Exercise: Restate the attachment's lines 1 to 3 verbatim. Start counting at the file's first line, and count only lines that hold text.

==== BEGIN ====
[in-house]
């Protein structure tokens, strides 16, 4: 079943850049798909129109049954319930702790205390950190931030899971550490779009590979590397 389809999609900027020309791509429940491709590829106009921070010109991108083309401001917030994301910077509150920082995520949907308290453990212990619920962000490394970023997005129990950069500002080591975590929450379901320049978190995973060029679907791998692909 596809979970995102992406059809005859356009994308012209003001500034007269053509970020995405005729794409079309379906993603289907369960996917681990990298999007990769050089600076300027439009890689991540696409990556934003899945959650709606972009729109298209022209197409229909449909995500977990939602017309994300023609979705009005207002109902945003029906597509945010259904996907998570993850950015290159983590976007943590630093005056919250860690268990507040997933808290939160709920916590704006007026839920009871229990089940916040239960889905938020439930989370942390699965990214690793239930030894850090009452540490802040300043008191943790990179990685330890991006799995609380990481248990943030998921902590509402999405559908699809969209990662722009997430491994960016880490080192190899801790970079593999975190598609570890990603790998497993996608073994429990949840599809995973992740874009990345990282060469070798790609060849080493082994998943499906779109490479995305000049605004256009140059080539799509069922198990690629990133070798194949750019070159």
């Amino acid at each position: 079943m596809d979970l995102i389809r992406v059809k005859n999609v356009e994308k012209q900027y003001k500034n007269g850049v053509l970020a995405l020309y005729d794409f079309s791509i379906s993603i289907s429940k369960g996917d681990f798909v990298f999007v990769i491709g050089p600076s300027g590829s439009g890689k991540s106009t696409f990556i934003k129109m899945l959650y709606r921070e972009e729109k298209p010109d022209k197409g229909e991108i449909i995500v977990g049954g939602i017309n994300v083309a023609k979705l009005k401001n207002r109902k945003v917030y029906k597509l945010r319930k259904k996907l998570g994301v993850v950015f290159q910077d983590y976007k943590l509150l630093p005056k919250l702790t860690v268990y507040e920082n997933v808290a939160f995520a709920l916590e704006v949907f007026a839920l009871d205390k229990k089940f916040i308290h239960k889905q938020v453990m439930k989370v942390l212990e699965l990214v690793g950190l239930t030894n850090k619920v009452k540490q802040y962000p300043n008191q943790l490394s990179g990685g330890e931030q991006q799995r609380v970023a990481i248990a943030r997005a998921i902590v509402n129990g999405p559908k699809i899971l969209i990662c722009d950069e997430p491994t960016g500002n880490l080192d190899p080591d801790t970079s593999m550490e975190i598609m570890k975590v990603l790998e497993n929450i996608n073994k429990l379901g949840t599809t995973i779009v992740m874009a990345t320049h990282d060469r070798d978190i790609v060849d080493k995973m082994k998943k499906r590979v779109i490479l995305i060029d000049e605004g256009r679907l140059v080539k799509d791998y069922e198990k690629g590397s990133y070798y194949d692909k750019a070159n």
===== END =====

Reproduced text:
[in-house]
């Protein structure tokens, strides 16, 4: 079943850049798909129109049954319930702790205390950190931030899971550490779009590979590397 389809999609900027020309791509429940491709590829106009921070010109991108083309401001917030994301910077509150920082995520949907308290453990212990619920962000490394970023997005129990950069500002080591975590929450379901320049978190995973060029679907791998692909 596809979970995102992406059809005859356009994308012209003001500034007269053509970020995405005729794409079309379906993603289907369960996917681990990298999007990769050089600076300027439009890689991540696409990556934003899945959650709606972009729109298209022209197409229909449909995500977990939602017309994300023609979705009005207002109902945003029906597509945010259904996907998570993850950015290159983590976007943590630093005056919250860690268990507040997933808290939160709920916590704006007026839920009871229990089940916040239960889905938020439930989370942390699965990214690793239930030894850090009452540490802040300043008191943790990179990685330890991006799995609380990481248990943030998921902590509402999405559908699809969209990662722009997430491994960016880490080192190899801790970079593999975190598609570890990603790998497993996608073994429990949840599809995973992740874009990345990282060469070798790609060849080493082994998943499906779109490479995305000049605004256009140059080539799509069922198990690629990133070798194949750019070159």
């Amino acid at each position: 079943m596809d979970l995102i389809r992406v059809k005859n999609v356009e994308k012209q900027y003001k500034n007269g850049v053509l970020a995405l020309y005729d794409f079309s791509i379906s993603i289907s429940k369960g996917d681990f798909v990298f999007v990769i491709g050089p600076s300027g590829s439009g890689k991540s106009t696409f990556i934003k129109m899945l959650y709606r921070e972009e729109k298209p010109d022209k197409g229909e991108i449909i995500v977990g049954g939602i017309n994300v083309a023609k979705l009005k401001n207002r109902k945003v917030y029906k597509l945010r319930k259904k996907l998570g994301v993850v950015f290159q910077d983590y976007k943590l509150l630093p005056k919250l702790t860690v268990y507040e920082n997933v808290a939160f995520a709920l916590e704006v949907f007026a839920l009871d205390k229990k089940f916040i308290h239960k889905q938020v453990m439930k989370v942390l212990e699965l990214v690793g950190l239930t030894n850090k619920v009452k540490q802040y962000p300043n008191q943790l490394s990179g990685g330890e931030q991006q799995r609380v970023a990481i248990a943030r997005a998921i902590v509402n129990g999405p559908k699809i899971l969209i990662c722009d950069e997430p491994t960016g500002n880490l080192d190899p080591d801790t970079s593999m550490e975190i598609m570890k975590v990603l790998e497993n929450i996608n073994k429990l379901g949840t599809t995973i779009v992740m874009a990345t320049h990282d060469r070798d978190i790609v060849d080493k995973m082994k998943k499906r590979v779109i490479l995305i060029d000049e605004g256009r679907l140059v080539k799509d791998y069922e198990k690629g590397s990133y070798y194949d692909k750019a070159n």